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Post AVG Reproduction Patches Ordered by Chennault. Both myself and Mr. Al Valdes, the Curator of Collections & Registrar of the San Diego Air & Space Museum (SDASM)--a lifetime specialist in the Flying Tigers to say the least--who drives a car with the words,¨Fei Hu¨, on the license plates, and easily identifiable to San Diego kidnappers..hahahahaha--and conformed by SDASM's Museum Head Terry Brennan strongly contend with evidentiary material that Major General Chennault also placed additional period CBI, China-made reproduction orders for AVG patches after the disestablishment of the Flying Tigers AVG on July 4, 1942.He had convinced some 5 AVG Pilots and 23 AVG staff to stay & sign up with the USAAF's CATF 23rd Fighter Group, with 10 more AVG pilots retained as a courtesy to the General for a little over 3 more weeks until near the end of July, to help train tardy incoming U.S. airmen. In irony, 40% of the AVG pilots--like Frank Schiel & John Petach-- who stayed on without rest or ever returning to visit their stateside families were shot down and killed, a premonition many of the departing & unwilling to sign-up AVG expressed in their memos. At this point in time, to get back to one's home in America, to rest for a while, watch a movie, wake up in a peaceful orderly place, talk to an American girl, and later have a hamburger or two were far higher priorities than any big money contract with CNAC or last minute offers of regular Army commissions. The material used was wool and bullion wire sourced from American military materiel flown in by U.S. Ferry command flights. I strongly believe his intention was: 1) to stockpile these reproduction patches for the future Flying Tigers Association activities he was organizing on the side in 1943; & 2) to award these prevalently blue AVG patches of the Flying Tiger to his few loyal original AVG who remained with him, setting them apart as veteran instructor-leaders amongst the thousands of U.S. personnel in the CATF's 23rd Fighter Group squadrons.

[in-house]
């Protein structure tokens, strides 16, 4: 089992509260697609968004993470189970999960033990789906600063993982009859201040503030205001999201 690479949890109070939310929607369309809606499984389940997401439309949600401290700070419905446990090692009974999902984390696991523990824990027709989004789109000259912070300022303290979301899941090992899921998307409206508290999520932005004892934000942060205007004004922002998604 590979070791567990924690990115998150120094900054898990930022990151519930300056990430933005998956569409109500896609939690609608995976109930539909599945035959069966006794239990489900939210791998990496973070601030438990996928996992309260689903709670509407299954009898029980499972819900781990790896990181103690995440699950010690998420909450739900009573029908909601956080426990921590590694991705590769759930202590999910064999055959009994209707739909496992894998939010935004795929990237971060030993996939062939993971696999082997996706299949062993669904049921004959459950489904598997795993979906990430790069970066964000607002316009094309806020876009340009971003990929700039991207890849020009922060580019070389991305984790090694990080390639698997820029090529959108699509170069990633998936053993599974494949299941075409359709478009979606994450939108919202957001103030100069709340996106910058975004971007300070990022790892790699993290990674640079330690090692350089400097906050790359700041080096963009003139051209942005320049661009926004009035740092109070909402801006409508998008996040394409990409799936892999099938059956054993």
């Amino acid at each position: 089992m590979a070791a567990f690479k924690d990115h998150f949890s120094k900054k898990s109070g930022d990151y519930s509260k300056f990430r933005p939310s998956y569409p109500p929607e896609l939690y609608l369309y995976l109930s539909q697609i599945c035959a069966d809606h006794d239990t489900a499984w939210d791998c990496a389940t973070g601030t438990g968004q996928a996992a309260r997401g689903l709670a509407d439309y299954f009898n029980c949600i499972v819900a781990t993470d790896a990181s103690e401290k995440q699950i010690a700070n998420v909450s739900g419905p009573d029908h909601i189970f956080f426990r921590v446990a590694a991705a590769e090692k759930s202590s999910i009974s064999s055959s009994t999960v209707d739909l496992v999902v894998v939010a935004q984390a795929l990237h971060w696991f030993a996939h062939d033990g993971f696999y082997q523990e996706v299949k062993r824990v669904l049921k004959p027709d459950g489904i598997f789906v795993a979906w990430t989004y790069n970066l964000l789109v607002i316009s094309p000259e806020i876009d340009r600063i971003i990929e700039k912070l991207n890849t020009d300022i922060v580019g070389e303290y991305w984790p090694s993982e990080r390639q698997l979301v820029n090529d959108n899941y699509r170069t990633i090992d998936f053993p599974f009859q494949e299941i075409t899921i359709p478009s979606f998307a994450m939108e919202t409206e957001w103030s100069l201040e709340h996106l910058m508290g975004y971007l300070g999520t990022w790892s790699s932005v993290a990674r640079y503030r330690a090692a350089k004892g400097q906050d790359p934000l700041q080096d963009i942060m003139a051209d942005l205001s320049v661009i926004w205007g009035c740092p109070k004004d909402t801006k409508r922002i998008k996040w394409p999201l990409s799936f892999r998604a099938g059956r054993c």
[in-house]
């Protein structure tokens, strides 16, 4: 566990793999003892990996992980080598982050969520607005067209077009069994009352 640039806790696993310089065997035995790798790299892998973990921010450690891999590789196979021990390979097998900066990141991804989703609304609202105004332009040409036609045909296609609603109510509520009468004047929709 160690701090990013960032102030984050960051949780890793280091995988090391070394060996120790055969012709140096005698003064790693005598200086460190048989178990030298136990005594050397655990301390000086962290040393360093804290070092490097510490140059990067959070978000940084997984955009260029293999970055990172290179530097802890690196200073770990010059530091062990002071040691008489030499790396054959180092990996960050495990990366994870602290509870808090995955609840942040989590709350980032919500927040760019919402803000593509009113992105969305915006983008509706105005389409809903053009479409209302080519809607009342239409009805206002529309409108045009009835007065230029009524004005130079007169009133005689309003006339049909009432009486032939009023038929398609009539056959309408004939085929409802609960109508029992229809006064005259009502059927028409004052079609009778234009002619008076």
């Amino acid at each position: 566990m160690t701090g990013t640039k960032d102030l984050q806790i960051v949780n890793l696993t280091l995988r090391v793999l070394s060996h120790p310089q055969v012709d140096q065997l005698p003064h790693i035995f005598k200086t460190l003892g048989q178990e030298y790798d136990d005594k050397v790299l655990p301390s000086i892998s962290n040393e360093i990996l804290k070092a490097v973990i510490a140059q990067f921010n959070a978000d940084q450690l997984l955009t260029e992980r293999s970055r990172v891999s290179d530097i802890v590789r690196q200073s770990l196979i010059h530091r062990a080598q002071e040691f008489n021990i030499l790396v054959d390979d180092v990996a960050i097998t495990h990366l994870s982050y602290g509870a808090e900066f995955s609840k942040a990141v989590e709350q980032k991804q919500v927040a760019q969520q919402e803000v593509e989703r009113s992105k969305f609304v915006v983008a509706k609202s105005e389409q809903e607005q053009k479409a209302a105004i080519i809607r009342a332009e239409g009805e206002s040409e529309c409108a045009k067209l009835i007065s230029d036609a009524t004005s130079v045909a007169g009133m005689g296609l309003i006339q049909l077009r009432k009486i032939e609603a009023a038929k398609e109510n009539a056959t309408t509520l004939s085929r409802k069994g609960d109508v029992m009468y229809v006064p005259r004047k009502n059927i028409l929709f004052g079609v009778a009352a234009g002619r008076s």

Pictures. Here is the 23rd Fighter Group airfield of the China Air Task Force (CATF), the former Airbase of the ¨Flying Tigers¨ in Kunming, China just shortly after the turnover to the US Army Airforce in mid 1942. Note the surrounding mountains have been quarried no end to harden the airfield and create a giant perimeter drainage system. Even the silkworms couldn't find mulberry leaves to eat in the devoid mountains near the base, to produce the silk for the AVG patches....hahahahaha. For sure, there was no ¨lorax¨ in wartime China.

 

 

 

 

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The Early Flying Tigers Association. Here also is a letter from then CBI 14th Airforce General Chennault's AVG Flying Tigers trusted finance man, George ¨Pappy¨ Paxton, forming finally the Flying Tigers Association and signalling the first acts of the company like applying to Congress to recognise the AVG as vets; the finances of the company and how to make more based on the Tigers' fame; the issue of the AVG Flying Tigers membership card being colourless unlike the original series cards with the colourful Disney Flying ¨V¨ Tiger; a schedule of a meet to take up the foregoing business of the new company in a formal agenda, etc. We can see Gen. Chennault through Pappy Paxton emphasising the wide promotion of the Tigers' fame to commercialise some steady livelihood for the former members.

 

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The Early Flying Tigers Association. Pages 3 & 4.

 

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Here are two such definitively CBI China-made period sample reproductions likely produced by the same Jingxing Street tailors in Kunming, the only specialty place in town during the war, also because of the equal cut, size, placement & angle of the patch elements, save for the wool & bullion material. The first one was donated to the SDASM by Atty. Robert S. Schriebman, a California tax attorney and adviser to the Flying Tigers Association, who helped the AVG Flying Tigers attain U.S. Veterans recognition by lobbying the Pentagon to recommend the de-classification of intelligence & wartime notes by then President Franklin Delano Roosevelt;